Fiber to the home (FTTH) may offer the best bang for bandwidth in the broadband race, but how service providers price their 1 Gbps services has become a key subject of interest, particularly as these operators look to lure to new customers.
Google Fiber set the pricing threshold in the gigabit internet services market with its $70 a month offering. Despite only being in a handful of markets, Alphabet-owned Fiber's presence has influenced competitors like AT&T to adjust their 1-gig pricing. In 2016, AT&T launched its 1 Gbps GigaPower FTTH service in six areas at the same $70 per month price point that Fiber offered. AT&T has since made $70 the common price for its 1 Gbps service.
In conducting our new report, we found four main pricing ranges. We then ranked each FTTH provider from the lowest to the most expensive for 1 Gbps services:
$25 - $60 price range: For the cheapest 1 Gbps service, look no further than LeverettNet and Sonic, whose FTTH services are priced at $23 and $40, respectively. LeverettNet was created as the first last-mile project built off of the Western Massachusetts-based MassBroadband 123 middle-mile fiber network. Windstream, which is offering services in 11 markets, offers 1 Gbps service for $60 a month.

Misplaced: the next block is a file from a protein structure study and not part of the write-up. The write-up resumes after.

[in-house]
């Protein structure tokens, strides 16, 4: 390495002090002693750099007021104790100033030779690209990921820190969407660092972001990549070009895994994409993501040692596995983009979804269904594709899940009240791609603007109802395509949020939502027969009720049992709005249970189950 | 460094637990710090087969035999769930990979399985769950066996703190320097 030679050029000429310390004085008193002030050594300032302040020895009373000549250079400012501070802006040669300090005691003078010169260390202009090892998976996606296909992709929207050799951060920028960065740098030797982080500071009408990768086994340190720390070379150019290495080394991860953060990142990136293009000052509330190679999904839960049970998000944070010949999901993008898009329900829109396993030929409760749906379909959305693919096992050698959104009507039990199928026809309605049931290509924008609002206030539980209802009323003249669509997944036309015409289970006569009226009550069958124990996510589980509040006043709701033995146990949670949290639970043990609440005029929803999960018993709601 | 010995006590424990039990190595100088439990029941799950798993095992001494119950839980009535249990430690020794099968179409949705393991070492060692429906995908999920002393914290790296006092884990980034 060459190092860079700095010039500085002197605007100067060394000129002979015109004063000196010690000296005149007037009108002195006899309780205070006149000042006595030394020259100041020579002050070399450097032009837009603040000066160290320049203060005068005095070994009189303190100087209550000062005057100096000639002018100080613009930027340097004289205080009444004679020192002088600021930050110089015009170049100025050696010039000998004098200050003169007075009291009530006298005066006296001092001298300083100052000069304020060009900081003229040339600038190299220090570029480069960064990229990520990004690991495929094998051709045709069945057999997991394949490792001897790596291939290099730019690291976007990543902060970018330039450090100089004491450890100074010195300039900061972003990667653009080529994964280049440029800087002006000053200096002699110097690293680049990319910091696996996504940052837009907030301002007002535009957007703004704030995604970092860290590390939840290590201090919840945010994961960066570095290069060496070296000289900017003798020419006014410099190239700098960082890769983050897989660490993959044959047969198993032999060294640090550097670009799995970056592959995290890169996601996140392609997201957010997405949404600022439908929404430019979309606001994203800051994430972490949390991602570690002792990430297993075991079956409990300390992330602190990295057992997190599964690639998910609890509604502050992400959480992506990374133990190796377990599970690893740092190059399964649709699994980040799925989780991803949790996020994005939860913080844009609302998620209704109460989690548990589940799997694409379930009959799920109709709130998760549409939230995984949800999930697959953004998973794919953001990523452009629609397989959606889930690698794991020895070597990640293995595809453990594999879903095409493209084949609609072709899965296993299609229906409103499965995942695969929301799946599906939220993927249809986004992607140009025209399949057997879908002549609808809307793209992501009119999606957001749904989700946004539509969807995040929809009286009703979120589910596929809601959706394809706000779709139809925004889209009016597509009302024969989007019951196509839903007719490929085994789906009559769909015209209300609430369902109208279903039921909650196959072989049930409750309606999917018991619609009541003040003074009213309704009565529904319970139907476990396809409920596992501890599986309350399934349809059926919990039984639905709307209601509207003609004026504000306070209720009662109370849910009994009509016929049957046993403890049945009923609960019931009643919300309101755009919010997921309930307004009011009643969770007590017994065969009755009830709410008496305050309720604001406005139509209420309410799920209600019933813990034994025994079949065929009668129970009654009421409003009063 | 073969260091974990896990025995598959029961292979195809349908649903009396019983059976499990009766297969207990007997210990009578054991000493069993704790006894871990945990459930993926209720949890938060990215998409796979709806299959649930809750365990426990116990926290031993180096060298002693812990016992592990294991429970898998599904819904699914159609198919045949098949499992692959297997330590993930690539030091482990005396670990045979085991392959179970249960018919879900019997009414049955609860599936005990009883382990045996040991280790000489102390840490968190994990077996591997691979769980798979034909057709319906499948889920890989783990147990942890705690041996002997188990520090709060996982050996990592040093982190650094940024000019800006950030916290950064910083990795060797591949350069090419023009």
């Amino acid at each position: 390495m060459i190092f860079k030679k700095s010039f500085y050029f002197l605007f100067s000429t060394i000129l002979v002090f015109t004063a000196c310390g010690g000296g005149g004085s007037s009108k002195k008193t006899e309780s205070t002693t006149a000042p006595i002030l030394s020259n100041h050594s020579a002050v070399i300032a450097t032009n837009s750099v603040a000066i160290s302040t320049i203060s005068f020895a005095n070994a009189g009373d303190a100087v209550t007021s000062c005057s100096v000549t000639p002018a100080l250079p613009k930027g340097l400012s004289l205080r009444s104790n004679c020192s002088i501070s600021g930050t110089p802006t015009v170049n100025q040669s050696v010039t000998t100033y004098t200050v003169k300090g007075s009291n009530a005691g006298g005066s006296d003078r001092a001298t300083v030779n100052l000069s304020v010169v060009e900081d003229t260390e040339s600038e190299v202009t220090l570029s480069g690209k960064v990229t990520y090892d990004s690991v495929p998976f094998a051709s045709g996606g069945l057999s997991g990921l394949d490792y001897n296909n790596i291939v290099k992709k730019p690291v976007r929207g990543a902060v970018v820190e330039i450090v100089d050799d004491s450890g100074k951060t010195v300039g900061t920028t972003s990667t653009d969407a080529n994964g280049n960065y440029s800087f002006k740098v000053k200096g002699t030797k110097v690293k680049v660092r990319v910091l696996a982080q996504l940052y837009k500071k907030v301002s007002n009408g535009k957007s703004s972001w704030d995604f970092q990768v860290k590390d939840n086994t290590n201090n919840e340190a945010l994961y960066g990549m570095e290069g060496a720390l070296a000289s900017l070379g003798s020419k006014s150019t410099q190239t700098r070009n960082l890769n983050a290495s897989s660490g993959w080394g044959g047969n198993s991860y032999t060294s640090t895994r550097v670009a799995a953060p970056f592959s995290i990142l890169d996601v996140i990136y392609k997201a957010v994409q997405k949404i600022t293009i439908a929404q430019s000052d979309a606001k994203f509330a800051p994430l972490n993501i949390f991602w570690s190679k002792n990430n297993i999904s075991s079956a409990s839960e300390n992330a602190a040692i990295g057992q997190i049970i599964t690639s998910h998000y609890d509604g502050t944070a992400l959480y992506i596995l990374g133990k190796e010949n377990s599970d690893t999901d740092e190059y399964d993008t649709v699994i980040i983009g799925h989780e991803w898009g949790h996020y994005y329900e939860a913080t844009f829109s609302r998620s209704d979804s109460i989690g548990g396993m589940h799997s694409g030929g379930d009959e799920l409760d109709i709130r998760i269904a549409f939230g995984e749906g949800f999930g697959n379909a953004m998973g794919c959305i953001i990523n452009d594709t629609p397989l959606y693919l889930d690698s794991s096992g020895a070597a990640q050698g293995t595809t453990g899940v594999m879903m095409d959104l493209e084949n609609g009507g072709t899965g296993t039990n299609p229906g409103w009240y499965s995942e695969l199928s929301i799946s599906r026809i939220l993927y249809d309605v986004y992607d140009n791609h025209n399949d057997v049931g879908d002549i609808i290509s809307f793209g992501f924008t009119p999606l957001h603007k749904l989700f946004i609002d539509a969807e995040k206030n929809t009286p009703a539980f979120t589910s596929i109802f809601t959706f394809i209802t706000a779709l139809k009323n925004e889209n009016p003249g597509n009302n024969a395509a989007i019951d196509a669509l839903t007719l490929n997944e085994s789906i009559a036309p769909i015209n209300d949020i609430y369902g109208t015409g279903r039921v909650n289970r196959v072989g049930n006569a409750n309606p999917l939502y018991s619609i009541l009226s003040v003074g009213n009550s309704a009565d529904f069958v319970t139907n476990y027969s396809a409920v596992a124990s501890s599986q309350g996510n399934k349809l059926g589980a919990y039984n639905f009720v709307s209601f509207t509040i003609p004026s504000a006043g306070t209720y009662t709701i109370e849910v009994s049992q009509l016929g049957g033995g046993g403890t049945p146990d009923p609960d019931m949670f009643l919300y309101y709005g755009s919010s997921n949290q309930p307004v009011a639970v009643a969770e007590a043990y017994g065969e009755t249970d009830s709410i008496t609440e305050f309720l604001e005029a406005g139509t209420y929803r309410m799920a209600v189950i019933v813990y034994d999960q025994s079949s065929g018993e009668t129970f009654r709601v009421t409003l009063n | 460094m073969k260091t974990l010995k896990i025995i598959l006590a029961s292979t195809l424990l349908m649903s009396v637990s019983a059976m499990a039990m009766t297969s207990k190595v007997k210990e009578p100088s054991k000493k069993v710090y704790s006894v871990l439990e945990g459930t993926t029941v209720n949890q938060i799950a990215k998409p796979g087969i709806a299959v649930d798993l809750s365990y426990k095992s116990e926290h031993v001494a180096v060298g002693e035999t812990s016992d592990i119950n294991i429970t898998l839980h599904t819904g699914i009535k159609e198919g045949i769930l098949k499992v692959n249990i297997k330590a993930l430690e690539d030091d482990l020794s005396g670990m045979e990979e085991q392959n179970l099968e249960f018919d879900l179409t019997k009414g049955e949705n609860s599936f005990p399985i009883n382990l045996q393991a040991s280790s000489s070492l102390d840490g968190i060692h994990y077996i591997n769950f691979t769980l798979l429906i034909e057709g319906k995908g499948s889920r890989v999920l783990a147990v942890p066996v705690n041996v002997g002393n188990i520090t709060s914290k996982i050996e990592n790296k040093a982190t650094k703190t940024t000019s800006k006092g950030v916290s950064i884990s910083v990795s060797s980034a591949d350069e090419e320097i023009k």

$70 price range: Eight of the service providers in this group offer 1 Gbps FTTH for $70 a month. This sector includes large ILECs such as AT&T, Verizon and Consolidated as well as one competitor, C Spire, and one municipal provider, EPB. What separates each provider in this bracket is the number and size of the markets they currently serve. Consolidated will immediately increase its FTTH footprint when it completes its acquisition of FairPoint later this year.
$85 - $120 range: This set of service providers, including FairPoint and CenturyLink, offer gigabit service for $85, while Cincinnati Bell and Hawaiian Telcom price their services at $115 and $120 a month, respectively.
$150 - $270 range: Frontier and few smaller municipal providers, including Bristol OPSOne, FiberNet and early pioneer Bristol Virginia Utilities, have the most expensive prices for gigabit services: $150, $164, $199 and $270.
Besides pricing, we also looked at two other aspects of 1 Gbps FTTH growth:
Markets: We tracked how many markets each of the service providers serve today. Unsurprisingly, large telcos such as AT&T and Verizon have presence in 53 and 20 markets, respectively, while smaller municipal providers tend to serve only one market.
Locations: This shows how many homes or locations to which service providers have connected their fiber. Other than providing estimates, service providers would not provide exact subscriber or fiber-based connections.